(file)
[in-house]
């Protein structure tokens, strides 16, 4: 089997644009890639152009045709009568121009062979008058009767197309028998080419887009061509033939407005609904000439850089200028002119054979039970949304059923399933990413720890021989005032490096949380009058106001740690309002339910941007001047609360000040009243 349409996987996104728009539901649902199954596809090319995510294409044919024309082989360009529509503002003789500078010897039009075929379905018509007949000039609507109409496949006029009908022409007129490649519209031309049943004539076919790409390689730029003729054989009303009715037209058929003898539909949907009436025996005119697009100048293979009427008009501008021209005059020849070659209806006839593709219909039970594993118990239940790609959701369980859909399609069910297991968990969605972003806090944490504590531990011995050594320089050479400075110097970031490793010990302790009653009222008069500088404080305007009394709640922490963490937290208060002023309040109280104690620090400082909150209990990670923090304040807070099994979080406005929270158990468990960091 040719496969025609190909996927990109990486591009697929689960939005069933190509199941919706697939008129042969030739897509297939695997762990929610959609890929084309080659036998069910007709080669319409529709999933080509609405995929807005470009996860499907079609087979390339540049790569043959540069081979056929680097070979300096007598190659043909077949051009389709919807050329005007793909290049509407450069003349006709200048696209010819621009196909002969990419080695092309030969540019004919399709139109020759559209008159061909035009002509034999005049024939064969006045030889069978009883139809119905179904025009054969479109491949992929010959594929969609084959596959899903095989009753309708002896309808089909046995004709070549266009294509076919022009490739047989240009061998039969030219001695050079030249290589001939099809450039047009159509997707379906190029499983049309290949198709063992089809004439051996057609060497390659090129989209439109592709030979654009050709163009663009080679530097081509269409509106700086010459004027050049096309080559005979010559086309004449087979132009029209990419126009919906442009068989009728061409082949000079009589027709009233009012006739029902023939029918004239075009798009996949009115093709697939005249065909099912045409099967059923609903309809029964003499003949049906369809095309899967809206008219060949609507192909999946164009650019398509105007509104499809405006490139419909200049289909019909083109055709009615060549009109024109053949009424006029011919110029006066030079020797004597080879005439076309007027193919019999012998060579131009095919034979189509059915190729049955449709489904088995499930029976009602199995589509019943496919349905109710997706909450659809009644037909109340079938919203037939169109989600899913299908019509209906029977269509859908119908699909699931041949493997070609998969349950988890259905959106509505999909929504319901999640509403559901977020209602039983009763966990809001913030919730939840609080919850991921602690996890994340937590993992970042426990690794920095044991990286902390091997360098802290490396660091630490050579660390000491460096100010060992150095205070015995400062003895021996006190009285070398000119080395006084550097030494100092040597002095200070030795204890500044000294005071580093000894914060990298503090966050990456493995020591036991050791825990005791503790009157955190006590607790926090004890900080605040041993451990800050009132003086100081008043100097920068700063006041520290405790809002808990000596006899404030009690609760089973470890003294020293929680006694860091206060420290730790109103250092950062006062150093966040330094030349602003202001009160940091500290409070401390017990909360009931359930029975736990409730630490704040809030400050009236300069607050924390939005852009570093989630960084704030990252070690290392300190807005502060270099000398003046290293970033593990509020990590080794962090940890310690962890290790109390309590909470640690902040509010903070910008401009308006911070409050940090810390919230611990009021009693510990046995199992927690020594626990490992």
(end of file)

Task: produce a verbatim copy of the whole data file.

[in-house]
């Protein structure tokens, strides 16, 4: 089997644009890639152009045709009568121009062979008058009767197309028998080419887009061509033939407005609904000439850089200028002119054979039970949304059923399933990413720890021989005032490096949380009058106001740690309002339910941007001047609360000040009243 349409996987996104728009539901649902199954596809090319995510294409044919024309082989360009529509503002003789500078010897039009075929379905018509007949000039609507109409496949006029009908022409007129490649519209031309049943004539076919790409390689730029003729054989009303009715037209058929003898539909949907009436025996005119697009100048293979009427008009501008021209005059020849070659209806006839593709219909039970594993118990239940790609959701369980859909399609069910297991968990969605972003806090944490504590531990011995050594320089050479400075110097970031490793010990302790009653009222008069500088404080305007009394709640922490963490937290208060002023309040109280104690620090400082909150209990990670923090304040807070099994979080406005929270158990468990960091 040719496969025609190909996927990109990486591009697929689960939005069933190509199941919706697939008129042969030739897509297939695997762990929610959609890929084309080659036998069910007709080669319409529709999933080509609405995929807005470009996860499907079609087979390339540049790569043959540069081979056929680097070979300096007598190659043909077949051009389709919807050329005007793909290049509407450069003349006709200048696209010819621009196909002969990419080695092309030969540019004919399709139109020759559209008159061909035009002509034999005049024939064969006045030889069978009883139809119905179904025009054969479109491949992929010959594929969609084959596959899903095989009753309708002896309808089909046995004709070549266009294509076919022009490739047989240009061998039969030219001695050079030249290589001939099809450039047009159509997707379906190029499983049309290949198709063992089809004439051996057609060497390659090129989209439109592709030979654009050709163009663009080679530097081509269409509106700086010459004027050049096309080559005979010559086309004449087979132009029209990419126009919906442009068989009728061409082949000079009589027709009233009012006739029902023939029918004239075009798009996949009115093709697939005249065909099912045409099967059923609903309809029964003499003949049906369809095309899967809206008219060949609507192909999946164009650019398509105007509104499809405006490139419909200049289909019909083109055709009615060549009109024109053949009424006029011919110029006066030079020797004597080879005439076309007027193919019999012998060579131009095919034979189509059915190729049955449709489904088995499930029976009602199995589509019943496919349905109710997706909450659809009644037909109340079938919203037939169109989600899913299908019509209906029977269509859908119908699909699931041949493997070609998969349950988890259905959106509505999909929504319901999640509403559901977020209602039983009763966990809001913030919730939840609080919850991921602690996890994340937590993992970042426990690794920095044991990286902390091997360098802290490396660091630490050579660390000491460096100010060992150095205070015995400062003895021996006190009285070398000119080395006084550097030494100092040597002095200070030795204890500044000294005071580093000894914060990298503090966050990456493995020591036991050791825990005791503790009157955190006590607790926090004890900080605040041993451990800050009132003086100081008043100097920068700063006041520290405790809002808990000596006899404030009690609760089973470890003294020293929680006694860091206060420290730790109103250092950062006062150093966040330094030349602003202001009160940091500290409070401390017990909360009931359930029975736990409730630490704040809030400050009236300069607050924390939005852009570093989630960084704030990252070690290392300190807005502060270099000398003046290293970033593990509020990590080794962090940890310690962890290790109390309590909470640690902040509010903070910008401009308006911070409050940090810390919230611990009021009693510990046995199992927690020594626990490992």